Loss (cost) function

class QuadraticCost:
    cost_type = "QuadraticCost"
    def compute_cost(output, y, lmda, weights):
        '''Cost function cost'''
        num_data_points = output.shape[0]
        diff = y - output
        '''Regularization cost'''
        sum_weights = 0
        for w in weights:
            sum_weights += 
        regularization = (lmda * sum_weights) 
                              / (num_data_points * 2)
        return  np.sum(np.multiply(diff, diff)) 
                      / (2 * num_data_points) + regularization
    def cost_prime(output, y):
        '''Derivative of the quadratic cost function'''
        return output - y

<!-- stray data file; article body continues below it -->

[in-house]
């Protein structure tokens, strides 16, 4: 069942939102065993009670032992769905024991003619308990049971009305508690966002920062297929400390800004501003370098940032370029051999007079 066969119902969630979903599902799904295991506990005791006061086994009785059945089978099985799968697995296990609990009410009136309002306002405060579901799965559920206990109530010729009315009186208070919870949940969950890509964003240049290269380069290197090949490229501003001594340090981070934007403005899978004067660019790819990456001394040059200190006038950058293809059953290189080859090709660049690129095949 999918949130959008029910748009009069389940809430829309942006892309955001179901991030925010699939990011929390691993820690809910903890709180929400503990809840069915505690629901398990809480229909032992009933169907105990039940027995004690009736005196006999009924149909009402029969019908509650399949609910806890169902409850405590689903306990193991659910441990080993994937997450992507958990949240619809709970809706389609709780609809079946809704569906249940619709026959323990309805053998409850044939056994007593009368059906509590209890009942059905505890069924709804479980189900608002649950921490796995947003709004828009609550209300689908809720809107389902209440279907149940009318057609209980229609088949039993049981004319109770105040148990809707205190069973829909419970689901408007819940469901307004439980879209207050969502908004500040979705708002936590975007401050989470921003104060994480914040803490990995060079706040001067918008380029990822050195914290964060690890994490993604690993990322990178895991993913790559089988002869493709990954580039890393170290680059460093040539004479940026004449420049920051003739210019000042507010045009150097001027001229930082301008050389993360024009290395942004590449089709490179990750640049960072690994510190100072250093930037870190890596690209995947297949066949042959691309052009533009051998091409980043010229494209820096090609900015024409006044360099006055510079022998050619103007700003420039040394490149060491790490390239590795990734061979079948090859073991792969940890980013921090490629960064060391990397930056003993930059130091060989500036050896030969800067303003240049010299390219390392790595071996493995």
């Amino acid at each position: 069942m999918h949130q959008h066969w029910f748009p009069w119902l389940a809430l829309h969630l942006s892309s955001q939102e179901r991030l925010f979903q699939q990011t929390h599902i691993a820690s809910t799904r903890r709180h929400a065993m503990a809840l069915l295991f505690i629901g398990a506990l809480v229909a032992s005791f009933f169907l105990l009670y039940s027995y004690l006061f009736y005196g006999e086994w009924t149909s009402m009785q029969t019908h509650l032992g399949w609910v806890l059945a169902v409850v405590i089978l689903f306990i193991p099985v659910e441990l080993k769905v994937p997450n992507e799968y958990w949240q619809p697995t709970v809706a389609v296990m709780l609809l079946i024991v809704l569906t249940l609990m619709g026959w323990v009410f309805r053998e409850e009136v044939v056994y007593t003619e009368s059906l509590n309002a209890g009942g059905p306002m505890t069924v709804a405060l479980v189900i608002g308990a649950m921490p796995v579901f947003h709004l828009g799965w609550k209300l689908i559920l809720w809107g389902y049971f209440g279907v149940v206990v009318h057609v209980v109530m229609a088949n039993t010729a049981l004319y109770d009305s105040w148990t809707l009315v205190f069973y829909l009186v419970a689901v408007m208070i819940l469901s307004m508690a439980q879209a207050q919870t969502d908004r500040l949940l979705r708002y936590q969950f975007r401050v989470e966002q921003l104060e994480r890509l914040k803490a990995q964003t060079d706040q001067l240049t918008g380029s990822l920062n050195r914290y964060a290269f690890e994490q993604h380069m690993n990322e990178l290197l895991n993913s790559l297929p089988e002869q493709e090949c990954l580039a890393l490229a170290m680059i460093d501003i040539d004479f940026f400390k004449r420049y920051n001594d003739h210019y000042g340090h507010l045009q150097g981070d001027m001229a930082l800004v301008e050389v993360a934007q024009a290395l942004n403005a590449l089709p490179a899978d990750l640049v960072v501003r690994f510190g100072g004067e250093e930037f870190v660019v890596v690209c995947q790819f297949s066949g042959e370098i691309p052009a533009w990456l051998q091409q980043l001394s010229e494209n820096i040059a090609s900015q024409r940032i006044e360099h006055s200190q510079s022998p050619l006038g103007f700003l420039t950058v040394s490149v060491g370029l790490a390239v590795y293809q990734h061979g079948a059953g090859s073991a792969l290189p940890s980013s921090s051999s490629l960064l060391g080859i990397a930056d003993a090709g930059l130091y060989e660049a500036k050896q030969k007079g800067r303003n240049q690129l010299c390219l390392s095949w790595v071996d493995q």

The first function compute_cost(output, y, lmda, weights) has two parts. The first part is the cost driven by the accuracy of the network when measured on the training data, i.e. the sum of the squared difference between output and y. The second part is a penalty for large weights. This particular implementation is known as L2 weight regularization and has the effect of shrinking the weights, making the output less sensitive to small perturbations in the input. In practice it helps to prevent the neural network from learning particularities of the training data and achieve better results on unseen data. For an explanation of why neural networks are regularized and an overview of different techniques available to network designers, see this post.